METAIRIE — The New Orleans Saints have a recent history of starting seasons poorly and seeing them end in heart-breaking, gut-wrenching, fist-pounding fashion.

But in between, things have generally gone really well.

As they prepare to open this season on Monday Night Football against the Houston Texans in the Mercedes-Benz Superdome, the Saints are hoping to end a five-season losing streak in openers and set the tone for a season that finally stretches into February with a trip to the Super Bowl.

Of course, no team picks up where it left off at the end of the previous season.

And neither recent success nor recent failure guarantees anything in a new season.

So this game marks a new beginning and the Saints are focused on getting off to a positive start for the first time since 2013 when they opened with a 23-17 win against Atlanta, triggering a 5-0 start.

Head coach Sean Payton said this week that the Saints “tried to look at a handful of things” to end the losing streak, though he wouldn’t elaborate. He did say “the routine this week has changed practice wise,” but that figured to happen any way since the game is on Monday instead of Sunday.

“Certainly we’re not going to just repeat the calendar schedule from the last few years,” Payton said.

Only five players on the Saints roster — quarterback Drew Brees, punter Thomas Morstead, defensive end Cameron Jordan, tackle Terron Armstead and tight end Josh Hill — have won a season opener while with the team.

“It’s definitely a focal point for us to start off fast,” said Armstead, who like Hill was a rookie on the last team to win an opener.

Second-round draft choice Erik McCoy, the team’s starting center, hopes he too can experience a victory in his NFL debut. He’s well aware of the losing streak even though he was in high school when it started. 

“There has been a big emphasis on coming out strong just because in the past we have not been very good in first games,” McCoy said.

From 2014-16 New Orleans started 0-2, 0-3 and 0-3 on its way to three consecutive 7-9 finishes.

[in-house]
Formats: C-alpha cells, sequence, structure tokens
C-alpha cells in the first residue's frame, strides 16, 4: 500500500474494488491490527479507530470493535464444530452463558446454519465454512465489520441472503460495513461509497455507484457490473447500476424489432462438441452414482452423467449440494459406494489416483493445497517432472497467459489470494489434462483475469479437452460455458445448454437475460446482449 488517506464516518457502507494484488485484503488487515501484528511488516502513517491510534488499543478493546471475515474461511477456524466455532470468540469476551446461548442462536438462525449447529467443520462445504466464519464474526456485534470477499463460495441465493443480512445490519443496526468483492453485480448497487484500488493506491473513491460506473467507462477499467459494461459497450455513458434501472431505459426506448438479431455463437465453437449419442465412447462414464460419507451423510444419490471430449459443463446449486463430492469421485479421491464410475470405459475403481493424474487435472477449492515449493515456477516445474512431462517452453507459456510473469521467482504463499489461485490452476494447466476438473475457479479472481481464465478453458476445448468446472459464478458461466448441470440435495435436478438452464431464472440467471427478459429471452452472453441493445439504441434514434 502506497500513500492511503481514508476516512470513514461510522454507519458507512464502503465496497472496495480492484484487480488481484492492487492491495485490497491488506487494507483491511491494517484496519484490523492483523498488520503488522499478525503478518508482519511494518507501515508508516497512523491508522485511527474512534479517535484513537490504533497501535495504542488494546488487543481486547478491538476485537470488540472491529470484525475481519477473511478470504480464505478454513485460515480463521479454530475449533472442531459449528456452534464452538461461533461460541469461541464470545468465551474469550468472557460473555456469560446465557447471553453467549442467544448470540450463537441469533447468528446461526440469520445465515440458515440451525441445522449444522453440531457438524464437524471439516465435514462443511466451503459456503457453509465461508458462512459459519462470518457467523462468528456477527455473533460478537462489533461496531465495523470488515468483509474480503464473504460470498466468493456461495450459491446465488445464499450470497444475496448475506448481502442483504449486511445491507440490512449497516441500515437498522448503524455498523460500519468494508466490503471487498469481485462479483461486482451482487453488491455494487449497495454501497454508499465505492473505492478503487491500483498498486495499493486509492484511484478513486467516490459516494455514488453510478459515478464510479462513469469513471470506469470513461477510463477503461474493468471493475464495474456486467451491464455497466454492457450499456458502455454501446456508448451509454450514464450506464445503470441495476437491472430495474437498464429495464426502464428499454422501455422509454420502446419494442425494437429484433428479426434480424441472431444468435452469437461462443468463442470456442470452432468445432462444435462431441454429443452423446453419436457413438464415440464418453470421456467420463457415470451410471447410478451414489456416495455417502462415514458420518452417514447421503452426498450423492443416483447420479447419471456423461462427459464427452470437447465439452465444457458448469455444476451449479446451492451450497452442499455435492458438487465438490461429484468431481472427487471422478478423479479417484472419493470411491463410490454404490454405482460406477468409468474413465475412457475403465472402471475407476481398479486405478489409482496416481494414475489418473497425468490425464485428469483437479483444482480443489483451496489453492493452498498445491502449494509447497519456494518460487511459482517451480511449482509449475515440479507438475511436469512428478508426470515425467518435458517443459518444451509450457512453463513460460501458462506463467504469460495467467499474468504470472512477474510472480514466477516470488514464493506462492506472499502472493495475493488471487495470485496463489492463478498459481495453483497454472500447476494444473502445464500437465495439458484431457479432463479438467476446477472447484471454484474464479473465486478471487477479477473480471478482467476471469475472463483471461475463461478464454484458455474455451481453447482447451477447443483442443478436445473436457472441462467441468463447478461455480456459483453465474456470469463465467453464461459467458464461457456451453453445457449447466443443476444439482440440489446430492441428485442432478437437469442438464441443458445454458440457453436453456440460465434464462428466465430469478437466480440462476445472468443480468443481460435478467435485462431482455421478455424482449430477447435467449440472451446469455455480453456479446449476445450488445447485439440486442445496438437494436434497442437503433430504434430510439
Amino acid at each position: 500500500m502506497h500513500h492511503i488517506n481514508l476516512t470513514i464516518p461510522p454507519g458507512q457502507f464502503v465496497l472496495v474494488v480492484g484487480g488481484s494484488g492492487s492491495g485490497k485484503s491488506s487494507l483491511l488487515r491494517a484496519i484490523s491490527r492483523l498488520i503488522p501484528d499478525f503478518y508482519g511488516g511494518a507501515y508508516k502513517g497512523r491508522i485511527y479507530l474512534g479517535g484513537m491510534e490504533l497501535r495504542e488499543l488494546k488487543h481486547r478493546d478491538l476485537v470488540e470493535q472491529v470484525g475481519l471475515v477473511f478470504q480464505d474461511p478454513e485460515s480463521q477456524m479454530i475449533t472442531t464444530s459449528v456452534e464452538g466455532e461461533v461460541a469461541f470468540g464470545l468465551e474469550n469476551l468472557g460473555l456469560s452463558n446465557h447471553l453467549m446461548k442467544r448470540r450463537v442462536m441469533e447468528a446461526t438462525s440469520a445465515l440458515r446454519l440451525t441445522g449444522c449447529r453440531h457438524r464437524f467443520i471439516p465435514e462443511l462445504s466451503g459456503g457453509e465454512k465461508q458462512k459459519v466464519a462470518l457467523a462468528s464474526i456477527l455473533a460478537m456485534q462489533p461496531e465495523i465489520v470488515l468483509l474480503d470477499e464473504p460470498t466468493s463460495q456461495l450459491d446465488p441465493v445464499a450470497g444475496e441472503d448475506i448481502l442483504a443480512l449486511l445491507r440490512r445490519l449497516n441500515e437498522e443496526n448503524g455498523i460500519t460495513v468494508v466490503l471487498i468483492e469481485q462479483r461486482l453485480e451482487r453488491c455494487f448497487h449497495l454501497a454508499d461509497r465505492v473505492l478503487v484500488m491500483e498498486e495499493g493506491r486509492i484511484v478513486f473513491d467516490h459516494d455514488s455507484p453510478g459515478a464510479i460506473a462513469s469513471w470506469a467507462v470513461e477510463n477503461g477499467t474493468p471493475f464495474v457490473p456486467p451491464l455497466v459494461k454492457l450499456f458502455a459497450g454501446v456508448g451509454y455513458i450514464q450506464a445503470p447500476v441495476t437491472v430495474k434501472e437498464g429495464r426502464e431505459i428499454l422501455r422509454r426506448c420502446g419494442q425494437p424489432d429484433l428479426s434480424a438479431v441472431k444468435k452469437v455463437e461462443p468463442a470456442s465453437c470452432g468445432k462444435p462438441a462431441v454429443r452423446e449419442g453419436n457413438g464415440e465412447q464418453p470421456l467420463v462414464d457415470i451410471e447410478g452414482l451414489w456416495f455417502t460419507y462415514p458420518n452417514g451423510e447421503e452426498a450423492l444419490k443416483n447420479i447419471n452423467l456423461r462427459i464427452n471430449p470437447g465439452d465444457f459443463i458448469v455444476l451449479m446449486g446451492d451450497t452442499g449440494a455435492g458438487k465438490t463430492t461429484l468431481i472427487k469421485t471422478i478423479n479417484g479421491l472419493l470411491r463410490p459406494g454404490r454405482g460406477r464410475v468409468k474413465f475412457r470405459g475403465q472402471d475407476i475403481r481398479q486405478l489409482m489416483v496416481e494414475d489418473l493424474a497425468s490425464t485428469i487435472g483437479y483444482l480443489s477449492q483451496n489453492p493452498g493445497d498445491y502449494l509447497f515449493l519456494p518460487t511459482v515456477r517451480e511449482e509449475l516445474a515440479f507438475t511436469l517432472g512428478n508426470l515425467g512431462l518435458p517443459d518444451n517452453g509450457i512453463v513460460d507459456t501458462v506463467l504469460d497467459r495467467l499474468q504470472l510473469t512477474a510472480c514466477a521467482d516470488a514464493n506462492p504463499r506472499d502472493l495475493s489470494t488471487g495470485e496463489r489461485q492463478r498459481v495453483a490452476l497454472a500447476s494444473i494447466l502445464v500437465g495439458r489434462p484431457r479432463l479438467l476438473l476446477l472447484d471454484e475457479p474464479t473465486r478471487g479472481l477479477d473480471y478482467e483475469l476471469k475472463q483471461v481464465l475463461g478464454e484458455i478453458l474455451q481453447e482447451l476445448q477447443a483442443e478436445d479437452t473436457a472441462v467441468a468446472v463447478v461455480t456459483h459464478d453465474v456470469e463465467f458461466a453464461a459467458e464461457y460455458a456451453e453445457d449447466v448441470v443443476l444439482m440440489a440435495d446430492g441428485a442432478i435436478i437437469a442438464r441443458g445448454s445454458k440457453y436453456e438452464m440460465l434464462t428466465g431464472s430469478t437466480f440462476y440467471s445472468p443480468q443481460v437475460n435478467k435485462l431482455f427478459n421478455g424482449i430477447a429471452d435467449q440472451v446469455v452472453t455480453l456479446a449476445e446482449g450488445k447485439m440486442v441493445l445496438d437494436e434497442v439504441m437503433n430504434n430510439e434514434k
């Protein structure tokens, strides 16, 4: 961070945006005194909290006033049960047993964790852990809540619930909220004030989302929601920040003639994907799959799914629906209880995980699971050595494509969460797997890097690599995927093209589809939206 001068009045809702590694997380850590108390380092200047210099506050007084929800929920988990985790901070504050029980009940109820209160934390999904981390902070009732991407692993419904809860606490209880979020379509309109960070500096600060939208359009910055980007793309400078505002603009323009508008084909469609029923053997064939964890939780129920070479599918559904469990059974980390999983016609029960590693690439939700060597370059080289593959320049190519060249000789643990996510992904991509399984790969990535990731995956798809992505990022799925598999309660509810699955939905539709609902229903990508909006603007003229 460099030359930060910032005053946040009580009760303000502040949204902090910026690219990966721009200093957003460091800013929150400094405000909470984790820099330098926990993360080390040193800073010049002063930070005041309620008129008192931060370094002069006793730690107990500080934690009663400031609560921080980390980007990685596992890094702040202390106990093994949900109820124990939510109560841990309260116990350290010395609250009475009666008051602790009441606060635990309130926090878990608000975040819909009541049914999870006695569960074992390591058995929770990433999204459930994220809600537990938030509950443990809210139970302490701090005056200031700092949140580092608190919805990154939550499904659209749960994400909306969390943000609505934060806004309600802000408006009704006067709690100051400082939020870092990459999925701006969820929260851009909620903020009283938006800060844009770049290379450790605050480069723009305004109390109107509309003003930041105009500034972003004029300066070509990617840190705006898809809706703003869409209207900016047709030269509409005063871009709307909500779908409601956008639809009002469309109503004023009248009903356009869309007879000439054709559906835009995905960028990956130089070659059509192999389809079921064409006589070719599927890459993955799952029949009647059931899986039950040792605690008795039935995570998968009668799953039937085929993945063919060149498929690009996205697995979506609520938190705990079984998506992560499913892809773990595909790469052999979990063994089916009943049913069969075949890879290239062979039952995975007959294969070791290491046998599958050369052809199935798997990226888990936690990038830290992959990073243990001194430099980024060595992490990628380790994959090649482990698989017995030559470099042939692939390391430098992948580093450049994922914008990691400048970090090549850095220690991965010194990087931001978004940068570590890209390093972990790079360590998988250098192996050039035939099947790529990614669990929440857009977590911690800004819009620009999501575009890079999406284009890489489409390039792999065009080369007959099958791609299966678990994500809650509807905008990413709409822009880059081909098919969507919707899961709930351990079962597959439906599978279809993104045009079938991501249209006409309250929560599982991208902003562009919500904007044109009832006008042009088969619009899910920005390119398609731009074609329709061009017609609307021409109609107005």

But the Saints have rebounded quickly and emphatically from their last two losses in season openers.

In 2017, they started 0-2 then won their next eight games on their way to an 11-5 regular-season finish and an NFC South championship.

Last season they bounced back from a season-opening loss to Tampa Bay to win their next 10 games on their way to a 13-3 record and another division title.

In both cases they were playing outstanding football as they entered the playoffs and won their first post-season game – beating Carolina in a wild-card game in 2017 and beating then defending Super Bowl champion Philadelphia in a divisional-round game last season.

The 2017 season ended in the divisional round when a missed tackle allowed Minnesota to complete a 69-yard touchdown pass as time expired, turning an apparent victory into a stunning defeat.

The Saints narrowly missed going to the Super Bowl last season in a controversial overtime loss in an NFC Championship Game that featured an egregious missed pass interference no-call on the Rams that led the NFL to alter its instant-replay rules.

“At some point,” Jordan said during the offseason, “it feels like it takes a miracle to beat the Saints.”


But that point hasn’t been in recent season openers.

“It would be nice to start out in the win column,” Brees said.

But regardless of what happens against Houston, the Saints are generally considered one of the favorites to win the NFC.

Center Max Unger retired in the offseason, tight end Benjamin Watson retired then unretired and signed with New England and running back Mark Ingram II and defensive tackle Tyeler Davison left via free agency to join Baltimore and Atlanta, respectively.

Both mostly the roster is in tact from a year ago and there have been key additions. McCoy was drafted to replace Unger, Jared Cook was signed to replace Watson, Latavius Murray was signed to replace Ingram and Malcolm Brown, Mario Edwards Jr. and Wes Horton were signed to bolster the defensive line.

Last week the Saints acquired linebacker Kiko Alonzo, who led Miami with 125 tackles lat season, in a trade and cornerback Eli Apple, acquired in a trade early last season, seems to have benefited from an offseason with a team.

“It’s always fun to take what you’ve been working on from the offseason and the preseason and then apply it,” Brees said. 

“Every year is truly a new year because even if you have the same guys, they’re at different stages. 

“The exciting part is when you come to work every day and ask yourself, how good can we be?”



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